[License-discuss] [Non-DoD Source] Re: NOSA 2.0, Copyfraud and the US Government
marc at joneslaw.io
Thu Aug 31 18:04:55 UTC 2017
Has your organization considered using the approach that the Defense
Digital Service is taking. It seems like their use of a INTENT file that
clearly calls out the fact that the code written by federal employees as
not being subject to copyright would address the "copyfraud" concern.
> Licensing Intent
> The intent is that this software and documentation ("Project") should be
treated as if it is licensed under the license associated with the Project
("License") in the LICENSE.md file. However, because we are part of the
United States (U.S.) Federal Government, it is not that simple.
> The portions of this Project written by United States (U.S.) Federal
government employees within the scope of their federal employment are
ineligible for copyright protection in the U.S.; this is generally
understood to mean that these portions of the Project are placed in the
> In countries where copyright protection is available (which does not
include the U.S.), contributions made by U.S. Federal government employees
are released under the License. Merged contributions from private
contributors are released under the License.
In regards to the second issue, if I recall your organization has expressed
pretty strongly that they prefer to have a license approved by OSI before
regarding it as "open source." I do not mean to rehash the argument that
OSI does not have any right to control the use of the phrase "open source."
So I will leave that aside.
But to take your concern seriously I did recently encounter a situation
where a client's funding was dependent on releasing the software under a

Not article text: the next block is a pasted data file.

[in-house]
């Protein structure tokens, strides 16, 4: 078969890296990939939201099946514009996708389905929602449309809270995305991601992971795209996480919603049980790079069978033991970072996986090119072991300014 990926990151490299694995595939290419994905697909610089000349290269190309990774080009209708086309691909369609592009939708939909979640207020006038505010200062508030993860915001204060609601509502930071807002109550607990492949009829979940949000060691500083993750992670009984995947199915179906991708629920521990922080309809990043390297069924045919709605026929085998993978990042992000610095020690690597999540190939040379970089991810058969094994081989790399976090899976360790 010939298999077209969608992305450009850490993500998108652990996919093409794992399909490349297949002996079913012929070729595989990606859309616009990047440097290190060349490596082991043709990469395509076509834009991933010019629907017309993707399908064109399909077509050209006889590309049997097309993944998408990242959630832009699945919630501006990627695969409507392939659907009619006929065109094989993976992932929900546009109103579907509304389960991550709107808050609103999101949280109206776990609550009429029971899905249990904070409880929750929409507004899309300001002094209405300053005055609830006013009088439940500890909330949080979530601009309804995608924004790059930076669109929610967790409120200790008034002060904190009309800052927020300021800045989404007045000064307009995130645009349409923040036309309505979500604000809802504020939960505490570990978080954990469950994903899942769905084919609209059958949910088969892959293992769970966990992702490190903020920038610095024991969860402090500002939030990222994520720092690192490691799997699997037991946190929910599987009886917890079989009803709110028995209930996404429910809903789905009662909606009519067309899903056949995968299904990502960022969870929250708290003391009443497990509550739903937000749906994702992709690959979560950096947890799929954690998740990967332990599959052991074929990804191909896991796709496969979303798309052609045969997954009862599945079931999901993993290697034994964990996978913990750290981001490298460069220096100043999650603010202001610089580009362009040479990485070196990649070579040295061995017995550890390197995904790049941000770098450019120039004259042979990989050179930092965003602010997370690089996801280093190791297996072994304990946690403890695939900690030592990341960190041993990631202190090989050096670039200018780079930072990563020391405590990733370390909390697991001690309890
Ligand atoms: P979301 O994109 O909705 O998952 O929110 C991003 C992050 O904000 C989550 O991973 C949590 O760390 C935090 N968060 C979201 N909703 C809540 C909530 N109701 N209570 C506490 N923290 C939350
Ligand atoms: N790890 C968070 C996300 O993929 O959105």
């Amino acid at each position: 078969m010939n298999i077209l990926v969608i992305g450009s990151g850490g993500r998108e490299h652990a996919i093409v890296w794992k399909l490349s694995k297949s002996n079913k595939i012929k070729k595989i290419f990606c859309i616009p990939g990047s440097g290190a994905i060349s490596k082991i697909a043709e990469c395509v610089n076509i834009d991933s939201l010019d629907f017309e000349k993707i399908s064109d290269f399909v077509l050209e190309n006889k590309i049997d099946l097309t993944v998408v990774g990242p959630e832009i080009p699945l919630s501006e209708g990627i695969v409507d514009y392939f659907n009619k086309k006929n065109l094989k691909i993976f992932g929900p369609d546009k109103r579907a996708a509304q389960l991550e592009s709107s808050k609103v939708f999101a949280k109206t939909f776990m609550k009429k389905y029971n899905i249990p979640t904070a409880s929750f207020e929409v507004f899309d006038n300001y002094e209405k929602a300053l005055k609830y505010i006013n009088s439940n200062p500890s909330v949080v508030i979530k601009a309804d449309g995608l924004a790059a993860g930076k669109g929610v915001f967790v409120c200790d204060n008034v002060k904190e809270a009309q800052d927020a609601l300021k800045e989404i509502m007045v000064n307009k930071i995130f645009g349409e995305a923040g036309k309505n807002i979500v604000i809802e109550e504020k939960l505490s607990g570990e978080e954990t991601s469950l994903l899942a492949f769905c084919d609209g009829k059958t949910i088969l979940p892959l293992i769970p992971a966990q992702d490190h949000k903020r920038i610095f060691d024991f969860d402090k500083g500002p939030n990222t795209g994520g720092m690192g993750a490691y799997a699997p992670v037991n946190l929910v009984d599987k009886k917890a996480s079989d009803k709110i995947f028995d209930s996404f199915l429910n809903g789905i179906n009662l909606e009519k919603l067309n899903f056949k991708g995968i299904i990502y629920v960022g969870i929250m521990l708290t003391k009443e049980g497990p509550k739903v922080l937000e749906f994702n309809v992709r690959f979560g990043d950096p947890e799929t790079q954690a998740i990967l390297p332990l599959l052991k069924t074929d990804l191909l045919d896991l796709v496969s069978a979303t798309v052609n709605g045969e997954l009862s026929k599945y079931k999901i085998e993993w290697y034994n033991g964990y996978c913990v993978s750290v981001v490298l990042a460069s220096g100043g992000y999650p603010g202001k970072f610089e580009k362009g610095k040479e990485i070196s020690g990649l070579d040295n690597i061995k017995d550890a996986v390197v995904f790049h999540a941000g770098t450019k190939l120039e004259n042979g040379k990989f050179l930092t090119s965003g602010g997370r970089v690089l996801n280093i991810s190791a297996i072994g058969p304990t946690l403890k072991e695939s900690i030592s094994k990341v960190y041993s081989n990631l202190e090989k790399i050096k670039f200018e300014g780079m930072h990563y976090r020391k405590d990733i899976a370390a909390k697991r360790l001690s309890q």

"open source license as defined by the Open Source Initiative or as Free
Software as defined by the Free Software Foundation." Perhaps if your
organization is facing a similar situation and they are looking for a
external arbitrator of what counts as FOSS, they should consider looking at
other lists of FOSS licenses. Creative Commons is listed as a "free
software" license by the Free Software Foundation. So in that situation if
they wanted to use CCO I would probably argue 1) you can use public domain
software in a "Open source" licensed under a OSI approved license, as DDS
is asserting. And 2) CC0 is considered "free software" by FSF. (
Not sure if reframing the issue in those terms is an option for your
On Tue, Aug 29, 2017 at 4:45 PM Karan, Cem F CIV USARMY RDECOM ARL (US) <
cem.f.karan.civ at mail.mil> wrote:
> > -----Original Message-----
> > From: License-discuss [mailto:license-discuss-bounces at opensource.org] On
> > Behalf Of Tzeng, Nigel H.
> > Sent: Tuesday, August 29, 2017 2:32 PM
> > To: license-discuss at opensource.org
> > Subject: Re: [License-discuss] [Non-DoD Source] Re: NOSA 2.0, Copyfraud
> > the US Government
> > CC has to submit CC0 according to tradition/rules. For them to bother,
> > they won't amend CC0 itself, probably there needs to be
> > some assurance it will at least get a vote at the next board meeting, if
> > assurance it would pass.
> > Neither seems likely.
> > Easier to just to shrug their shoulders and ignore the whole OSI approval
> > thing.
> Well, that's a pain. In that case, unless NOSA 2.0 gets approved, I
> that at least some Government code is going to be zombie code, partly Open
> Source and partly CC0.
> Cem Karan
> License-discuss mailing list
> License-discuss at opensource.org
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